She promises that her next album Spitfire will be “incredibly honest”. “Nothing will be off-limits,” she says. And why not? Few genres are better at recounting tales of woe and heartbreak than country music. “We tell real stories,” says Rimes. “When you can put all your emotion in the songs it’s different than if you’re an actress performing someone else’s music.”
This “I’m So Lonesome I Could Cry” tendency fits well with today’s confessional culture, the tearful interview on the chat-show sofa. (Rimes has done a few of those.) Meanwhile the moral wholesomeness underpinning the displays of emotion is hardly out of step with public opinion. Rimes is right when she says that “we’re telling a lot of what Middle America believes”. After all, no mainstream US politician dares to campaign for votes without declaring fidelity to God and family.
Purists complain that much contemporary country music isn’t “proper” country. That’s a theme raised by ABC TV series Nashville, about the catty rivalry between a fading “queen of country” in her 40s and the young “bubblegum country” singer who has displaced her. But modern Nashville acts aren’t so much betraying country’s values as modernising them.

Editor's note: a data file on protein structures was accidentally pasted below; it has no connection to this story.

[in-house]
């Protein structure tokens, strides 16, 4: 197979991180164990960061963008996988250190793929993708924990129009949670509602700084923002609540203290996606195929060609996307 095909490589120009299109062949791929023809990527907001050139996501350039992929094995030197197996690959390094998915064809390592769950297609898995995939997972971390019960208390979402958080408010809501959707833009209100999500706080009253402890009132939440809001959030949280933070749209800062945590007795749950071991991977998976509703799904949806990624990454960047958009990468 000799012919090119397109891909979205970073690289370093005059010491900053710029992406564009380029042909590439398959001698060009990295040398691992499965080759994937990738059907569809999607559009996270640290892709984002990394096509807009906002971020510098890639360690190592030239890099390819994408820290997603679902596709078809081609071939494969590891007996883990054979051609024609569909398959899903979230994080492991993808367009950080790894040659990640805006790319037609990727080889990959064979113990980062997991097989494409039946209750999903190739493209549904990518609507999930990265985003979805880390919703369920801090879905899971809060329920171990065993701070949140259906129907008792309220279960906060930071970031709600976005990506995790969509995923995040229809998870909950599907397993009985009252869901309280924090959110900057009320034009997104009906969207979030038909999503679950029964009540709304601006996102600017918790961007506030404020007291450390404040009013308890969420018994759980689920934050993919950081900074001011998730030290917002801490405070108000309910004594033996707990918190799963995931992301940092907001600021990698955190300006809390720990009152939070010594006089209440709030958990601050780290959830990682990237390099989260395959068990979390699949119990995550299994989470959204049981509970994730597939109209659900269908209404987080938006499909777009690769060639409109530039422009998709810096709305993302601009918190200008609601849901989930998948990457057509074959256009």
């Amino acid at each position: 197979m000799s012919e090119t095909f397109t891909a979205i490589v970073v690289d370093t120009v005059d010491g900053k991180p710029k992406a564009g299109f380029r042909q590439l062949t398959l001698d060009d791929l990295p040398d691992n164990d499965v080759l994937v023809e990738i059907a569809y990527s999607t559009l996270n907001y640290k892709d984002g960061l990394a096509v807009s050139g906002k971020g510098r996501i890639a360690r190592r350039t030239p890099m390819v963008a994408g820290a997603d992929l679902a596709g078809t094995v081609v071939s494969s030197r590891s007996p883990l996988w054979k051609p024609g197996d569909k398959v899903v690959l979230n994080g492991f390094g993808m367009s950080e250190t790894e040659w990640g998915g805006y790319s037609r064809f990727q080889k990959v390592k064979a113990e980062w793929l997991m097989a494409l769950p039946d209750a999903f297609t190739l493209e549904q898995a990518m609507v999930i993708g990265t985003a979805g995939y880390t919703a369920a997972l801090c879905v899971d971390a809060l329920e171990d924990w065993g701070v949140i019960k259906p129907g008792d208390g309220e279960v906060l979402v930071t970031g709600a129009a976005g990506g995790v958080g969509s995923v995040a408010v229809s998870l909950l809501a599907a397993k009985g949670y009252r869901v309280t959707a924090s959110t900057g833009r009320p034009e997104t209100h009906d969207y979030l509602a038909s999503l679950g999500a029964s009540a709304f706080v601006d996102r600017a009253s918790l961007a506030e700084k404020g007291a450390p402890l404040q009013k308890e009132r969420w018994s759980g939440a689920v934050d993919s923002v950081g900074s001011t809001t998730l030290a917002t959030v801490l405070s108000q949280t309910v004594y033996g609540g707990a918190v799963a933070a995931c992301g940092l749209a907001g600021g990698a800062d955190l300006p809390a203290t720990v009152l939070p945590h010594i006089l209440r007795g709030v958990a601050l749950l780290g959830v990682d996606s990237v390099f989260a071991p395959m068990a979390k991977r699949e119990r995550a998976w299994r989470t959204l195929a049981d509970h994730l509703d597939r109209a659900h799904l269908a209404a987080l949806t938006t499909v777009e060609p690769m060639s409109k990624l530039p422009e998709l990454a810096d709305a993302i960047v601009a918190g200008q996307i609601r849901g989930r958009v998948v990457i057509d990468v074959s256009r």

Kimberly Schlapman, from a hill town in Georgia, grew up singing. Her band Little Big Town, a two-woman, two-man vocal harmony group, draw on old traditions (“A lot of us grew up singing in church and we all grew up singing harmonies with our families”), but have also won comparisons to Fleetwood Mac and the Mamas & Papas. “When we’re put in those categories, it is quite an honour!” she says.
Of country music’s appeal, Schlapman says: “It’s just cosy and it feels good and it feels like home. The mixing of the men’s and women’s voices just make it appeal to a greater realm of people. We can cover the highs, we can cover the lows.”
Yet country’s reputation for southern chauvinism isn’t exactly unwarranted. There are still hits such as Craig Morgan’s “More Trucks than Cars”, in which the ex-army Tennessee singer holds his hand over his heart when “Old Glory flies” and eats “biscuits, grits and gravy” with a waitress who calls him “baby”. But wider trends have taken the music out of its comfort zone. If America is changing, then country is changing with it.
Little Big Town play Saturday night at the C2C: Country to Country festival at the O2, London. LeAnn Rimes and Darius Rucker play Sunday night. www.theo2.co.uk